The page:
Originally Posted by koalove
wow thanks for the replies. its so hard to think theres actually something wrong with me when i hear everyones symptoms and i do t have them~ weakness, dry sking, cold aversion, slow hb. i have the synthroid here and i keep looking at the bottle and i just cant bring myself to take it.
is hypothyroid linked to low breastmilk production? i have never sucessfully bf my babes and have been told i have igt. so i make very little milk but i make it for a long time....for example, i had breastmilk for 3 years after ds1 was born and i never breastfed him even once. my hormone levels are all normal. one thing i cant find the answer to anywhere is about the tsh number. i hear all of you saying 14 is high, and you feel terrible above 4 or 5, but what is the scale? i know what normal is, but i see people with numbers in the 200-500 range, so 14 doesnt seem that high. is it just a very very mild case? or is 14 a severe case and 200 is off the charts crazy dangerous high? my brain operated well on numbers and charts so i feel like i have to get a point of reference for where i am on the scale. thanks for the support!
Yes, low thyroid can cause milk supple issues. In some women it doesn't, but in many it does. I have exactly what you describe, except that post-partum and in natural remission from hashi's (hashimoto's is where the immune system mistakes the thyroid gland as an invader and attacks it, which means it cannot make enough thyroxine, your brain sees there's not enough thyroxine and makes more TSH to tell your thyroid to work harder and your immune system redoubles its attack - the goiter is caused by the thyroid growing in an attempt to have enough good tissue to make the thyroxine the TSH level is demanding - when you're pregnant your immune system is suppressed, which often leads to a lull in thyroid attack and better function, something which ends somewhat soon post partum) i had good milk supply for about 4 months. Then it began to drop as my TSH climbed. By 7months PP i was able to make about 2oz, once a day (at 5am, it was the last feed i dropped for a bottle of formula). I stopped nursing my DD at 7months and i had a few drops of milk whenever i tried hand expression until i was 10weeks pregnant with this babe, over 3 years later. My research seems to suggest that if i can have my bloods monitored and my levels controlled through the return of my normal (i.e. defective) immune response i should be able to BF for the full 24 months i desire this time. I will be building a good stock of EBM to tide us over through any issues and i have a LOT of supportive careproviders in the wings ready to help me.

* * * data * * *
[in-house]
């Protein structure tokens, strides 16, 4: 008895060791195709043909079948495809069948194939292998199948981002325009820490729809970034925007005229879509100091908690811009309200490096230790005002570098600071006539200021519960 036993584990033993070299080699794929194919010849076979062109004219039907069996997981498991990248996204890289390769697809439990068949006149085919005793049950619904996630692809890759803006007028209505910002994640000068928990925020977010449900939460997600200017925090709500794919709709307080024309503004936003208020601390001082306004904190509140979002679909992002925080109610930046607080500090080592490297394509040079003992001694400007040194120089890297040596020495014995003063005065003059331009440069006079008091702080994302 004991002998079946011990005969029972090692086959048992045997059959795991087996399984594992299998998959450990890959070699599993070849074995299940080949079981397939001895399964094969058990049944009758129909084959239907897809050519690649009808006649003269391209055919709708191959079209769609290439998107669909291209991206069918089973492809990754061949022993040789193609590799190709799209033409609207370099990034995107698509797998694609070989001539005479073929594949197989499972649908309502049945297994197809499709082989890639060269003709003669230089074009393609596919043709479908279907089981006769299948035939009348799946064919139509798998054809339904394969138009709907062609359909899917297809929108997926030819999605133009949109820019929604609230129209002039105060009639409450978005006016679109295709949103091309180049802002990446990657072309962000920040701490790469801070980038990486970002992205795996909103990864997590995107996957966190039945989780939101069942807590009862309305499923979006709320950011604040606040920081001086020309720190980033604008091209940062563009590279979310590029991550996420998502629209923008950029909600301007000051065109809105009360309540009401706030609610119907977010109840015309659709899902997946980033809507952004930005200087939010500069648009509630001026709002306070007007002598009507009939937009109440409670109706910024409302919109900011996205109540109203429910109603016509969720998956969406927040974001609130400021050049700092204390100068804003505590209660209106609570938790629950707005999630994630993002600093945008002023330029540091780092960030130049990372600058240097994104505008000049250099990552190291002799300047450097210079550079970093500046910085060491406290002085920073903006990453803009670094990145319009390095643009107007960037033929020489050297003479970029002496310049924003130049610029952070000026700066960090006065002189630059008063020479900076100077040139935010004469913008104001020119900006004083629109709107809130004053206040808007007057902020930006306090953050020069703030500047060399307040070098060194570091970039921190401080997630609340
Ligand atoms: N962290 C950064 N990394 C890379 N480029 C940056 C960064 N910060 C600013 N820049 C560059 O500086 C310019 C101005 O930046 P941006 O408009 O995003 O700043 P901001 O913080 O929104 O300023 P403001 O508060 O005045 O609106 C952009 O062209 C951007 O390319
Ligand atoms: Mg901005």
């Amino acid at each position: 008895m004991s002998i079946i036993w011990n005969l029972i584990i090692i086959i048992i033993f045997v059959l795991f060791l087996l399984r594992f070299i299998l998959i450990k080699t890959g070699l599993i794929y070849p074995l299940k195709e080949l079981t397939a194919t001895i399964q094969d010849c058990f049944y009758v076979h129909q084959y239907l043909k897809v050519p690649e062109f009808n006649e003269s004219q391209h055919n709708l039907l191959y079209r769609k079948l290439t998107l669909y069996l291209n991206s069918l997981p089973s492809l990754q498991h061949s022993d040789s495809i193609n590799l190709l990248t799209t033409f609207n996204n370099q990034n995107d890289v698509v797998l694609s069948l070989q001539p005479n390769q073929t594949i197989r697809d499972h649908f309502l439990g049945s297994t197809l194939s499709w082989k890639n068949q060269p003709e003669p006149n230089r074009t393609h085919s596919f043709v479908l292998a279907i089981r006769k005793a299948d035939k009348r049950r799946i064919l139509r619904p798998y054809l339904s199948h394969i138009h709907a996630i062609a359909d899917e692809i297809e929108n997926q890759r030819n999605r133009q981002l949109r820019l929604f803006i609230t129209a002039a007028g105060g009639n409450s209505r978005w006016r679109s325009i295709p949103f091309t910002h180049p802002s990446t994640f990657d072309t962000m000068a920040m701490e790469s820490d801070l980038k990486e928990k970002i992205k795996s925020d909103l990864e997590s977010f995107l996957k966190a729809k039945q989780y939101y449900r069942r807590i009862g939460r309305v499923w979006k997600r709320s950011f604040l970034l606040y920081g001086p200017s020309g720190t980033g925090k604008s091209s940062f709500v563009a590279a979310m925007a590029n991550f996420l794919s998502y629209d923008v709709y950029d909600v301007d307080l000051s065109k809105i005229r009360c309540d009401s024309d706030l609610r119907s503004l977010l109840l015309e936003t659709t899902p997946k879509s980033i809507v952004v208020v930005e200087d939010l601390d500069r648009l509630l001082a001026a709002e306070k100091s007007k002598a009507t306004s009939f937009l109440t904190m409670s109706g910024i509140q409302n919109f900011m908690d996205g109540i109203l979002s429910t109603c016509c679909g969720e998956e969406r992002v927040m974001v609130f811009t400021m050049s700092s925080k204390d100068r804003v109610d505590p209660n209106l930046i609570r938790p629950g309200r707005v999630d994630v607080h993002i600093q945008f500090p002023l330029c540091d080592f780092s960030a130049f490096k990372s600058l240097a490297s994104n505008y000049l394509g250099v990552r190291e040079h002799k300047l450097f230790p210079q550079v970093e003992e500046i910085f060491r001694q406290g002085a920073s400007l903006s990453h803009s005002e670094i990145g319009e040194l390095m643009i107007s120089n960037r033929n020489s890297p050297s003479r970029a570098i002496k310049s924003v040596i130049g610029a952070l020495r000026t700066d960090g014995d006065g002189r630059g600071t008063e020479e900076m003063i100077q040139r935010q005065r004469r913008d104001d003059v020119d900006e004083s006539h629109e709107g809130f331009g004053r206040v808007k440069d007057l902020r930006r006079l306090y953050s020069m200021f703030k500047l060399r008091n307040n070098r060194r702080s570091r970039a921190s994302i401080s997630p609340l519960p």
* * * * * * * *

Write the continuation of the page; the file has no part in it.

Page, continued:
The impression i get from my doctors is that the TSH level in NUMBERS is not as notable as the symptoms the patient has. Some people are very sick indeed with a TSH of 7, others can exist for decades (albeit usually pretty miserably) with a TSH of >20. It is possible to have a myxedemic crisis and slip into a coma with a normal TSH level, because TSH is made in RESPONSE to a lack of T4 and T3, and it's not an immediate response by any means. It can take as long as a month for a change in thyroxine dose to "show" in the TSH level. For this reason TSH is very useful for diagnosing a hypothyroid state, but not for prescribing the severity of it.
I totally understand your reluctance to take the meds. When i was dx i was literally the ONLY member of my family not on any kind of medication for some thing, and i was incredibly resistant to the idea of joining them. But the difference between how i felt and how i feel now is indescribable. It was like i was wading through glue every day, and then suddenly it was gone and i could move again. Things which had previously felt like monumental challenges were suddenly so simple. The depression caused by dragging myself through everyday tasks lifted and i was able to enjoy my life again.
There is NO EVIDENCE to suggest that once you commence medication your thyroid won't recover if it was going to (it usually doesn't, but taking the medication won't PREVENT it from doing so if it WAS going to). My TSH has progressively dropped through this pregnancy as my natural thyroid function has improved. If you took the meds and later decided you wanted to stop, you COULD try that. Some people do.
I was undiagnosed from my first symptoms at 19 until i was postpartum at 26. During those years i was about 40lbs overweight despite a healthy diet and a lot of exercise (doctors simply didn't believe i ate well and exercised because, afterall, i was fat), my BBT was low enough that my temperatures didn't appear on the charts i bought from the chemist even AFTER ovulation, and i had repeated miscarriages (which may or may not be directly related). The difference now i am medicated is like night and day.